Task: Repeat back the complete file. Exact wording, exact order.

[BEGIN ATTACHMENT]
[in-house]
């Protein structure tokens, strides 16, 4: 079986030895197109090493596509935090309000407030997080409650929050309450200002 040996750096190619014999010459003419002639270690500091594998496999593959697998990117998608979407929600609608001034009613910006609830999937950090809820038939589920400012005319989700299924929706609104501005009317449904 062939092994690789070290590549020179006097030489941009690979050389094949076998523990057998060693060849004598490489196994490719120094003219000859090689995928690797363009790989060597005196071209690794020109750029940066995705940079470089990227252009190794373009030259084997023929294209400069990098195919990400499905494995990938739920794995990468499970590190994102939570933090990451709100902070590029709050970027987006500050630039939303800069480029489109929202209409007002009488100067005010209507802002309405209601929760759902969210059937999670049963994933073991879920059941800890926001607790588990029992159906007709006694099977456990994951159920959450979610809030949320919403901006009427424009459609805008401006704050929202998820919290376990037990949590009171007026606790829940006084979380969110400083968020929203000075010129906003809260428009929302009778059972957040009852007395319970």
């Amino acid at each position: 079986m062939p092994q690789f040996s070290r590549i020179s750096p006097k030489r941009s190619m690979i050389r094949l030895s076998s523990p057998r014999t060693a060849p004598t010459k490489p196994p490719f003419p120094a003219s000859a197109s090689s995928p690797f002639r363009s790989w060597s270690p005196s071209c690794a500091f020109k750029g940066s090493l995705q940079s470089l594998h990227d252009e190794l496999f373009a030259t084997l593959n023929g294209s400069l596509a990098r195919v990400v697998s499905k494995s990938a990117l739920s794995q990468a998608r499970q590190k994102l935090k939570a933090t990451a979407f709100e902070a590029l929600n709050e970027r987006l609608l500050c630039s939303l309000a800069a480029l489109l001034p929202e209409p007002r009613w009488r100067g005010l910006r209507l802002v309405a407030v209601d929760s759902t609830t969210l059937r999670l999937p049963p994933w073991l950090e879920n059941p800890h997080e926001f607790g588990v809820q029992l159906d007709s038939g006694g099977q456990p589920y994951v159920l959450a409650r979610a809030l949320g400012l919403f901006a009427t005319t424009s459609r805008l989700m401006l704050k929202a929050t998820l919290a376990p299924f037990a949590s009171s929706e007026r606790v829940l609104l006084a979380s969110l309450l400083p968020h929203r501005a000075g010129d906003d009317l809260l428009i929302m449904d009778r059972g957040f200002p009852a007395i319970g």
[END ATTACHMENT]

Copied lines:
[in-house]
């Protein structure tokens, strides 16, 4: 079986030895197109090493596509935090309000407030997080409650929050309450200002 040996750096190619014999010459003419002639270690500091594998496999593959697998990117998608979407929600609608001034009613910006609830999937950090809820038939589920400012005319989700299924929706609104501005009317449904 062939092994690789070290590549020179006097030489941009690979050389094949076998523990057998060693060849004598490489196994490719120094003219000859090689995928690797363009790989060597005196071209690794020109750029940066995705940079470089990227252009190794373009030259084997023929294209400069990098195919990400499905494995990938739920794995990468499970590190994102939570933090990451709100902070590029709050970027987006500050630039939303800069480029489109929202209409007002009488100067005010209507802002309405209601929760759902969210059937999670049963994933073991879920059941800890926001607790588990029992159906007709006694099977456990994951159920959450979610809030949320919403901006009427424009459609805008401006704050929202998820919290376990037990949590009171007026606790829940006084979380969110400083968020929203000075010129906003809260428009929302009778059972957040009852007395319970």
């Amino acid at each position: 079986m062939p092994q690789f040996s070290r590549i020179s750096p006097k030489r941009s190619m690979i050389r094949l030895s076998s523990p057998r014999t060693a060849p004598t010459k490489p196994p490719f003419p120094a003219s000859a197109s090689s995928p690797f002639r363009s790989w060597s270690p005196s071209c690794a500091f020109k750029g940066s090493l995705q940079s470089l594998h990227d252009e190794l496999f373009a030259t084997l593959n023929g294209s400069l596509a990098r195919v990400v697998s499905k494995s990938a990117l739920s794995q990468a998608r499970q590190k994102l935090k939570a933090t990451a979407f709100e902070a590029l929600n709050e970027r987006l609608l500050c630039s939303l309000a800069a480029l489109l001034p929202e209409p007002r009613w009488r100067g005010l910006r209507l802002v309405a407030v209601d929760s759902t609830t969210l059937r999670l999937p049963p994933w073991l950090e879920n059941p800890h997080e926001f607790g588990v809820q029992l159906d007709s038939g006694g099977q456990p589920y994951v159920l959450a409650r979610a809030l949320g400012l919403f901006a009427t005319t424009s459609r805008l989700m401006l704050k929202a929050t998820l919290a376990p299924f037990a949590s009171s929706e007026r606790v829940l609104l006084a979380s969110l309450l400083p968020h929203r501005a000075g010129d906003d009317l809260l428009i929302m449904d009778r059972g957040f200002p009852a007395i319970g």